Librarians have traditionally looked to academic library directors (ALDs) to list those qualities that make them good at what they do. Little research has sought the input of institutional administrators (who are the ones who hire ALDs) about what they look for when hiring ALDs. This study presented a list of qualities that had been rated by ALDs as being important for the position to these senior institutional administrators and asked them to rate the relative importance of these qualities and to add to the list any qualities they felt should be there. Their ratings were then compared with those of the library directors to see how closely they correlated. The results showed not only that there was statistically significant agreement between the two groups, but also that there were important differences, with the hiring administrators placing more priority on ideological attributes (attributes based on professional orientations and ideals) while ALDs emphasized the need for experience. The hiring administrators also added several attributes to the original list, including managing multiple priorities, being learning/student oriented (especially toward low achievers), being self-directed with a good work ethic, being able to relate effectively to all constituencies, and experience in the same type of institution as the one the person was being hired to lead.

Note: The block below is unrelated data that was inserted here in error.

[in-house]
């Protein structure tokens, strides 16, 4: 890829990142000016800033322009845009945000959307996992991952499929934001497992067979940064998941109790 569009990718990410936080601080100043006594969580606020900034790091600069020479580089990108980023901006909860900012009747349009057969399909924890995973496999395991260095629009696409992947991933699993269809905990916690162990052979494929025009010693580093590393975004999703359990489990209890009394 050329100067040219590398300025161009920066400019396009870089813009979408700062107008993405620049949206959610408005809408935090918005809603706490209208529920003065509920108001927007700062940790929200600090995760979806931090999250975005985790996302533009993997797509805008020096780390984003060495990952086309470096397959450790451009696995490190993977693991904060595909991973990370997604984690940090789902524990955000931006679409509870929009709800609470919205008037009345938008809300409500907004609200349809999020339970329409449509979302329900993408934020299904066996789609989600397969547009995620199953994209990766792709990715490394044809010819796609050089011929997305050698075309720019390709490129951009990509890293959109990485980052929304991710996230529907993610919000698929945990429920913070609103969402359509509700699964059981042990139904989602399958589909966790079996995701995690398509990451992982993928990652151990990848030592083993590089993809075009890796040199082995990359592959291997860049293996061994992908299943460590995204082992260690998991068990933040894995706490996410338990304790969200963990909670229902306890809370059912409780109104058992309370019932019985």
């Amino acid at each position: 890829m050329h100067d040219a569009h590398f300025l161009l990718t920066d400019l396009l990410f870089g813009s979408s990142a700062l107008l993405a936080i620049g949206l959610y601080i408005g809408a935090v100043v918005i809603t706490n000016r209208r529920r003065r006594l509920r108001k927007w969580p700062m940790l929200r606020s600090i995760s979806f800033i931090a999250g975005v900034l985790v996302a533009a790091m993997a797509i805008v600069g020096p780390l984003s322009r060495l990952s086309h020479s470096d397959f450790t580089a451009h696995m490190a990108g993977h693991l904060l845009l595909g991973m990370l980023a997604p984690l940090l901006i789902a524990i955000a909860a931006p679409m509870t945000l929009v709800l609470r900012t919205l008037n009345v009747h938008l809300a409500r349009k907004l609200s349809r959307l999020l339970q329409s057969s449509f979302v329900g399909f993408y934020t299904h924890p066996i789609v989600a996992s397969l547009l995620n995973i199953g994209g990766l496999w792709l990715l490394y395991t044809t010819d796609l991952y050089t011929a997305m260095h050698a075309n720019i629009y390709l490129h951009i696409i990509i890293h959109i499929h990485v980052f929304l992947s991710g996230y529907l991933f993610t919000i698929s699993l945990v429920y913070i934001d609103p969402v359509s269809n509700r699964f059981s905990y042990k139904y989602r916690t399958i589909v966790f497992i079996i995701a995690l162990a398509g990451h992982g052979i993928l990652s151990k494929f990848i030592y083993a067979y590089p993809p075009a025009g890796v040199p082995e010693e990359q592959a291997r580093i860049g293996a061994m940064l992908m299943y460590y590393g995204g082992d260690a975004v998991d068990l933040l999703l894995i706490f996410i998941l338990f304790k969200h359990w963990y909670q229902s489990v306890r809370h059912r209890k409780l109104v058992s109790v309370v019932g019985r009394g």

Fitsimmons, G. (2008), "Academic library directors in the eyes of hiring administrators: A comparison of the attributes, qualifications, and competencies desired by chief academic officers with those recommended by academic library directors", Garten, E., Williams, D., Nyce, J. and Golden, J. (Ed.) Advances in Library Administration and Organization (Advances in Library Administration and Organization, Vol. 26), Emerald Group Publishing Limited, Bingley, pp. 265-315. https://doi.org/10.1016/S0732-0671(08)00206-XDownload as .RIS
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